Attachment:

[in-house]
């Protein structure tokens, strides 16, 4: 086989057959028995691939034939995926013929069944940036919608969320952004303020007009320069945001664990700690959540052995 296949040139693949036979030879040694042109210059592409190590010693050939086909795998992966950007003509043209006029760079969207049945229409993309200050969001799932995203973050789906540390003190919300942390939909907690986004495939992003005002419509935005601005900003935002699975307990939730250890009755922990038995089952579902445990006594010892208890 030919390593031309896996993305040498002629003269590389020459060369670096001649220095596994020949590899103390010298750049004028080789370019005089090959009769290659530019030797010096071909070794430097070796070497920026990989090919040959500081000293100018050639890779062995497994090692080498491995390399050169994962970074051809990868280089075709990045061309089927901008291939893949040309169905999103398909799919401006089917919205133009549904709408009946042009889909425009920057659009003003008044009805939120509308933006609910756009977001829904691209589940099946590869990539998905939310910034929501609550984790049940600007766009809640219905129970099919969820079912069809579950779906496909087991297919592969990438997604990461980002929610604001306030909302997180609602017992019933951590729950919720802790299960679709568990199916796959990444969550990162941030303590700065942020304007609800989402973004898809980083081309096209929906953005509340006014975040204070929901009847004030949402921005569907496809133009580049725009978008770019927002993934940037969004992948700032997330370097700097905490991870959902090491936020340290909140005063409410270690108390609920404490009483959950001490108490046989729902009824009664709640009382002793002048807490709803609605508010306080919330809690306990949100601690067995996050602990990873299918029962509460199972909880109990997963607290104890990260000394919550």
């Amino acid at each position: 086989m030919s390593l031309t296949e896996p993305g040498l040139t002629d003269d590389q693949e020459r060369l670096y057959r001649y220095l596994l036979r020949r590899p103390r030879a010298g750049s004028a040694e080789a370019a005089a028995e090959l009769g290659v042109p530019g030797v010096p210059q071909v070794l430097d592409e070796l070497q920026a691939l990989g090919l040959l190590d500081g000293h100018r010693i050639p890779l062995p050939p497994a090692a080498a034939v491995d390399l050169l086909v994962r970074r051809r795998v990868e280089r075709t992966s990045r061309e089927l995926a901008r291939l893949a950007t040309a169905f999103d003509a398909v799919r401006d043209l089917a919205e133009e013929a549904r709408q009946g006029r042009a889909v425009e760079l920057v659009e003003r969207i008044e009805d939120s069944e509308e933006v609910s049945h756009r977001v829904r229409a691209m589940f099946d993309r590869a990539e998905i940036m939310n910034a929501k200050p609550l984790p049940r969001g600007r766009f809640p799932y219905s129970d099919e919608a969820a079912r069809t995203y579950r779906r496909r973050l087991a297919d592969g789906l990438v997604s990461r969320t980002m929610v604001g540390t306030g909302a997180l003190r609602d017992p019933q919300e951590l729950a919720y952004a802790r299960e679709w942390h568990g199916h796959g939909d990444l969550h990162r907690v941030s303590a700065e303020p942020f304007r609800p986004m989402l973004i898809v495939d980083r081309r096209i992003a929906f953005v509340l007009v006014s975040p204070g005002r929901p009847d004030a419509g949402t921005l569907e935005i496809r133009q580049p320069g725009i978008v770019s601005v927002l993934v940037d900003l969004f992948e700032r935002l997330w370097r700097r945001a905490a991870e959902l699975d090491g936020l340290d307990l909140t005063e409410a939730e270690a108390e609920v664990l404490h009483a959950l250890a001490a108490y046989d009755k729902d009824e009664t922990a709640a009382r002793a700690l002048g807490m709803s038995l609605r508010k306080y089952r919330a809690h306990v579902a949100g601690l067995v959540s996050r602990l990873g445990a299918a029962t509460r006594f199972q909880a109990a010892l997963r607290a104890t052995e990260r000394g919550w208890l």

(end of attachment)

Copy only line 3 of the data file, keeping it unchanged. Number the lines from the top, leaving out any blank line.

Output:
């Amino acid at each position: 086989m030919s390593l031309t296949e896996p993305g040498l040139t002629d003269d590389q693949e020459r060369l670096y057959r001649y220095l596994l036979r020949r590899p103390r030879a010298g750049s004028a040694e080789a370019a005089a028995e090959l009769g290659v042109p530019g030797v010096p210059q071909v070794l430097d592409e070796l070497q920026a691939l990989g090919l040959l190590d500081g000293h100018r010693i050639p890779l062995p050939p497994a090692a080498a034939v491995d390399l050169l086909v994962r970074r051809r795998v990868e280089r075709t992966s990045r061309e089927l995926a901008r291939l893949a950007t040309a169905f999103d003509a398909v799919r401006d043209l089917a919205e133009e013929a549904r709408q009946g006029r042009a889909v425009e760079l920057v659009e003003r969207i008044e009805d939120s069944e509308e933006v609910s049945h756009r977001v829904r229409a691209m589940f099946d993309r590869a990539e998905i940036m939310n910034a929501k200050p609550l984790p049940r969001g600007r766009f809640p799932y219905s129970d099919e919608a969820a079912r069809t995203y579950r779906r496909r973050l087991a297919d592969g789906l990438v997604s990461r969320t980002m929610v604001g540390t306030g909302a997180l003190r609602d017992p019933q919300e951590l729950a919720y952004a802790r299960e679709w942390h568990g199916h796959g939909d990444l969550h990162r907690v941030s303590a700065e303020p942020f304007r609800p986004m989402l973004i898809v495939d980083r081309r096209i992003a929906f953005v509340l007009v006014s975040p204070g005002r929901p009847d004030a419509g949402t921005l569907e935005i496809r133009q580049p320069g725009i978008v770019s601005v927002l993934v940037d900003l969004f992948e700032r935002l997330w370097r700097r945001a905490a991870e959902l699975d090491g936020l340290d307990l909140t005063e409410a939730e270690a108390e609920v664990l404490h009483a959950l250890a001490a108490y046989d009755k729902d009824e009664t922990a709640a009382r002793a700690l002048g807490m709803s038995l609605r508010k306080y089952r919330a809690h306990v579902a949100g601690l067995v959540s996050r602990l990873g445990a299918a029962t509460r006594f199972q909880a109990a010892l997963r607290a104890t052995e990260r000394g919550w208890l």